In the summer months, Gainesville averages a high of 90 degrees and a low of about 70 degrees. In the cooler months, the average low is about 45 degrees bringing us beautiful daytime temperatures of about 70 degrees. Ask anyone who has experienced fall weather in Gainesville, it’s beautiful. Our town is also home to beautiful nature preserves like Payne’s Prairie, the Bivens’ Arm Nature Park, Morningside Nature Center, and the Devil’s Millhopper Geological State Park. Cyclists also enjoy the Hawthorne bike trail, and the soon to be completed trail that runs all the way from the town of Archer to downtown.
There’s no other town in North Florida as focused on the arts as Gainesville. We’ve got the Hippodrome and its fantastic productions, the University of Florida theater, the Curtis M. Phillips Center for the Performing Arts, the Harn Museum, and the art galleries located downtown. The annual fall arts festival takes over all of downtown, showcasing some of the best artists in Florida and the Southeastern United States. There’s also the Downtown Artwalk that takes place the last Friday of every month, a self-guided tour at local galleries and eateries with live music. Wander into some of our local restaurants like Leonardo’s 706 and Satchel’s, and find local art adorning the walls. We’re also home to The Fest, an annual music festival that people travel across the world to attend.
People are nicer here, ask one of the many South Florida transplants. We say “please” and “thank you”. One of the first things that visitors notice is how courteous we are. But more importantly, we all possess that entrepreneurial spirit and the want to grow our city. From the bright young minds that work out of the Innovation Hub, Starter Space, and the Hacker House to the successful young companies like Grooveshark and Student Maid, we are building something big. The Gainesville Community Redevelopment Agency is also working to revitalize East Gainesville with projects like the Depot Avenue Park, the DNA bridge, and more. We are taking this city’s growth and prosperity into our own hands.
Gainesville doesn’t forget its history. The historic Duckpond area and Bed & Breakfast district contain some of the oldest homes in the city. There are buildings downtown that date back almost 100 years that are still standing and housing local businesses. The Matheson Museum houses important pieces of Florida history and is operated by the Alachua County Historic Trust. The Thomas Center, Historic Haile Homestead, Dudley Farm Historic State Park, and the Marjorie Kinnan Rawlings Historic State Park are just some of the local sites that have been preserved as a part of Gainesville and Florida history. The National Register of Historic Places lists 40 locations within the Gainesville city limits as worthy of preservation.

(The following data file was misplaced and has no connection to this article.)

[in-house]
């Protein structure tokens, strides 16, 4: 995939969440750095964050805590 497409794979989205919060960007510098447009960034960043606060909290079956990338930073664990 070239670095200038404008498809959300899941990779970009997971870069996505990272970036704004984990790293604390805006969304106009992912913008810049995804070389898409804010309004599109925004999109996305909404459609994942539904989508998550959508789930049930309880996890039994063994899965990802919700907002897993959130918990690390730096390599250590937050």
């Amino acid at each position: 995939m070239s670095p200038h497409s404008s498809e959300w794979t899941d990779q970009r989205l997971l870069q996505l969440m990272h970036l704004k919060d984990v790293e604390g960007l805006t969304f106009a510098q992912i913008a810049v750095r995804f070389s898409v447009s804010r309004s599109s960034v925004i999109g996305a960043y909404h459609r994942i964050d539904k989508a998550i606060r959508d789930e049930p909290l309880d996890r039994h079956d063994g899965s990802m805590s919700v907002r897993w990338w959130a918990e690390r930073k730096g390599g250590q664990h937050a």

The Cost of Living & Growth
There’s a reason why so many people choose to stick around Gainesville after college. Housing is affordable here, going out to eat won’t destroy your pockets, and we are continuing to create more jobs. Forbes Magazine named Gainesville one of the Top 100 Places for Business and Career, and Livability.com ranked us the 34th Best Place to Live in America. According to Payscale.com, cost of living in Gainesville is 17% lower than that of Miami. We are consistently ranked by analysts as one of the fastest growing cities in the country. Want proof? Look at the Celebration Pointe and Butler North developments. Gainesville is booming!
So to Thrillist or any one of these list websites who want to promote Gainesville, there's a lot more here than the college kid haunts. This is a beautiful, vibrant, growing city that many people (including me) proudly call home. We are more than "Don't Taze Me Bro", Cafe Risque, and football. If that's all you know, then you're missing out.